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The Rain People


George Lucas beard bonding with Francis Ford Coppola
Walter Murch Film-maker
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George and I wound up being the finalists in a scholarship program to send a student from the film school after they graduated, to Warner Brothers for six months and they could hang out and just wander around the studio and absorb, do whatever seemed to interest them. And in the moments before we went in to have our final hearing, George and I made a kind of Huck Finn, Tom Sawyer pact which is, one of us is going to get this. Let's say if something good happens as a result of this, whoever gets it will turn around and help the other one. So okay. We shook on that and we went in and a day later, they announced that George won this award. So, fantastic, have a great time. And he wanted to go to Warner's to study animation.

He was very interested in animation and he arrived the day that the animation department at Warner Brothers shut down. So again, it was part of this thing that our camera instructor was warning us about which is that everything is going to stop. So this was not a very good sign but it turned out that there was one film, just one, shooting at Warner Brothers at the time. And so he wandered over to look at the film being shot and he had a beard and he noticed that the person who was ordering other people around also had a beard and so they had a brotherly beard bonding moment. George went over and introduced himself and that man turned out to be Francis Coppola, directing Finian's Rainbow and they hit it off because they're both very creative, talented people.

Born in 1943 in New York City, Murch graduated from the University of Southern California's School of Cinema-Television. His career stretches back to 1969 and includes work on Apocalypse Now, The Godfather I, II, and III, American Graffiti, The Conversation, and The English Patient. He has been referred to as 'the most respected film editor and sound designer in modern cinema.' In a career that spans over 40 years, Murch is perhaps best known for his collaborations with Francis Ford Coppola, beginning in 1969 with The Rain People. After working with George Lucas on THX 1138 (1971), which he co-wrote, and American Graffiti (1973), Murch returned to Coppola in 1974 for The Conversation, resulting in his first Academy Award nomination. Murch's pioneering achievements were acknowledged by Coppola in his follow-up film, the 1979 Palme d'Or winner Apocalypse Now, for which Murch was granted, in what is seen as a film-history first, the screen credit 'Sound Designer.' Murch has been nominated for nine Academy Awards and has won three, for best sound on Apocalypse Now (for which he and his collaborators devised the now-standard 5.1 sound format), and achieving an unprecedented double when he won both Best Film Editing and Best Sound for his work on The English Patient. Murch’s contributions to film reconstruction include 2001's Apocalypse Now: Redux and the 1998 re-edit of Orson Welles's Touch of Evil. He is also the director and co-writer of Return to Oz (1985). In 1995, Murch published a book on film editing, In the Blink of an Eye: A Perspective on Film Editing, in which he urges editors to prioritise emotion.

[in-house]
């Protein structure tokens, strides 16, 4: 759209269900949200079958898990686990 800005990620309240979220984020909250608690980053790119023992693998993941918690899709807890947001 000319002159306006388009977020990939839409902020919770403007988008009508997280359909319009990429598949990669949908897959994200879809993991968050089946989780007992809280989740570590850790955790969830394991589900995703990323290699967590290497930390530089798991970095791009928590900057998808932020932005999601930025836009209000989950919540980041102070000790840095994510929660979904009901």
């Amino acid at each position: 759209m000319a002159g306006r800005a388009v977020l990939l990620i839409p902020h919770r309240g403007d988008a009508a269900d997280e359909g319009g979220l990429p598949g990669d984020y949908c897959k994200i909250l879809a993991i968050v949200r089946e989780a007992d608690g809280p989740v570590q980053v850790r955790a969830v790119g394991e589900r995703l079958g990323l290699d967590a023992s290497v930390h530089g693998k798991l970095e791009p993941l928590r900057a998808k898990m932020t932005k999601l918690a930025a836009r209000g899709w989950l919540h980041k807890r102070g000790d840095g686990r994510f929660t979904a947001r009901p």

Listeners: Christopher Sykes

Christopher Sykes is an independent documentary producer who has made a number of films about science and scientists for BBC TV, Channel Four, and PBS.

Tags: Warner Brothers, Finian's Rainbow, George Lucas, Francis Coppola

Duration: 2 minutes, 1 second

Date story recorded: April 2016

Date story went live: 01 March 2017